The Red Sea region has long been an important artery for global trade. In 2023, the Suez Canal handed 12% to 15% of global trade, according to the United Nations Conference on Trade and Development (UNCTAD). Since Houthi attacks on vessels in the Gulf of Aden / Red Sea began in December, UNCTAD estimates that trade volumes have decreased by 42%.

Since 18 December, several countries, including the United States and United Kingdom, have come together to form a military protection alliance called Operation Prosperity Guardian. Nonetheless, the attacks have continued and continued to put the safety of seafarers at risk. Given this, all major carriers have ceased to send ships through the area and instead diverted them south around Africa via the Cape of Good Hope.

The domino effect of disruptions

Peter Sand, Chief Analyst with the ocean analytics company Xeneta, spoke to the Beyond the Box podcast about how the situation in the Red Sea has affected supply chains. “We are seeing some assembly lines close down due to the longer transit times and the lack of cargo . . . It has knock-on effects for global shippers as well as carriers and freight forwarders,” he said. 

“Something like this is a watershed moment for the general public and citizens of the world, because they have been accustomed to globalisation. They have been getting goods from everywhere at any given time. So one lesson for sure is the importance of safeguarding global and maritime supply chains is paramount.”

Other watershed moments that has caused widespread disruption in recent years, have included the COVID-19 pandemic, the Suez Canal blockage, and the Panama Canal drought. While these crises are different in many ways, the outcome can follow a pattern.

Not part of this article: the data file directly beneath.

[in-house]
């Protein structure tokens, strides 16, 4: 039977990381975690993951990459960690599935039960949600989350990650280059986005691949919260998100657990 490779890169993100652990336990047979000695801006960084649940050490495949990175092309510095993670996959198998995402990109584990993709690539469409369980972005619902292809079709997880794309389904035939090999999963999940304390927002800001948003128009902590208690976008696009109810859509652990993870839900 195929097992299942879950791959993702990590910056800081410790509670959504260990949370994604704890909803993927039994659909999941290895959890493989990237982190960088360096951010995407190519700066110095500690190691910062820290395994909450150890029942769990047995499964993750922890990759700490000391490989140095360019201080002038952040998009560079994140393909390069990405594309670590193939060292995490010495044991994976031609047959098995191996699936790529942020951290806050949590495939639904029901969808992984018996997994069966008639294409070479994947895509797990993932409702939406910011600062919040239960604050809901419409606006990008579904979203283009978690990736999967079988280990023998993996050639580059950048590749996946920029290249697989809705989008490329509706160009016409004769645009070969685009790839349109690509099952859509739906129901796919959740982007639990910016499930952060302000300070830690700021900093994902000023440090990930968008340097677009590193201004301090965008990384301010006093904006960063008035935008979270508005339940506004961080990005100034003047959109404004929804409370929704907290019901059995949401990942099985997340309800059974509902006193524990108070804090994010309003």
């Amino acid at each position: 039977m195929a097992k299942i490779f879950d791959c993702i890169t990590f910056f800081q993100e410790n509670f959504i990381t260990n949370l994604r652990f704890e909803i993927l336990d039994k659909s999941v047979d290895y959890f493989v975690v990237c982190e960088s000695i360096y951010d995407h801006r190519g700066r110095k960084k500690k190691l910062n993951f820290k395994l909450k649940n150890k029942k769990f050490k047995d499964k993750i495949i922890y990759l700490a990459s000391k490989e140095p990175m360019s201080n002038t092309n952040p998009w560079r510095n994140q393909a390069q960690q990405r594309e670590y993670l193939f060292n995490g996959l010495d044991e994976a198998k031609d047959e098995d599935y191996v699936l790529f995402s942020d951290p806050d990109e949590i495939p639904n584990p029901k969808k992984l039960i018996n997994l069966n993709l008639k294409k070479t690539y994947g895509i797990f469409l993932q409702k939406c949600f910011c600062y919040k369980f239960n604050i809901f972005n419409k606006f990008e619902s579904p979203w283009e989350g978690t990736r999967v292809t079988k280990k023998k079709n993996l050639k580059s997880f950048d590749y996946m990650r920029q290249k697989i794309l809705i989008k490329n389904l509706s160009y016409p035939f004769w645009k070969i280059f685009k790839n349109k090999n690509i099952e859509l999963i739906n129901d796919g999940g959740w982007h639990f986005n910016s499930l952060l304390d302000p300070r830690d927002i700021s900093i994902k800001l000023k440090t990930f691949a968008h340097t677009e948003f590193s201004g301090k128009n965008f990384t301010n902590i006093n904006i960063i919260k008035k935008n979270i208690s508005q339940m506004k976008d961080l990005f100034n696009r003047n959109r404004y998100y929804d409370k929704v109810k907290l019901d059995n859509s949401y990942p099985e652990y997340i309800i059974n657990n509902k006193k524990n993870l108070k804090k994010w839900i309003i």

According to: “What we normally see if a pattern and an anatomy in all these recent crises, to varying degrees. What we normally see is a trigger event and that disrupts the flow of goods,” Omera Khan, Head of Supply Chains Insights and Trends Practice, at Maersk, told the podcast. “ It creates disruptions across an entire supply network. That can create capacity strain. It can create bottlenecks. And that leads to problems like shipping capacity. That then in turn leads to delays, increased costs, which have a ripple effect across all parts of the economy. That leads to increased prices for goods and for services, creates inflationary pressure. It reduces economic growth.”

Building more resilient supply chains

As Peter Sand explained, the heavy reliance on globalisation and just-in-time supply chains has exacerbated many of these structural problems. When businesses keep minimal inventories and rely on timely deliveries, they are more vulnerable to disruptions.

There are supply chain resilience strategies that companies can put in place to better protect themselves against the supply chain disruptions expected in 2024 and beyond. These include boosting visibility, diversification, improving agility and flexibility, and strengthening collaboration.

Safeguarding global and maritime supply chains is paramount for the world's interconnected future. At the same time, it is widely accepted that supply chain disruptions will continue to be present in global trade, and that businesses should increase their resilience of their supply chains so they can ride out the storms.

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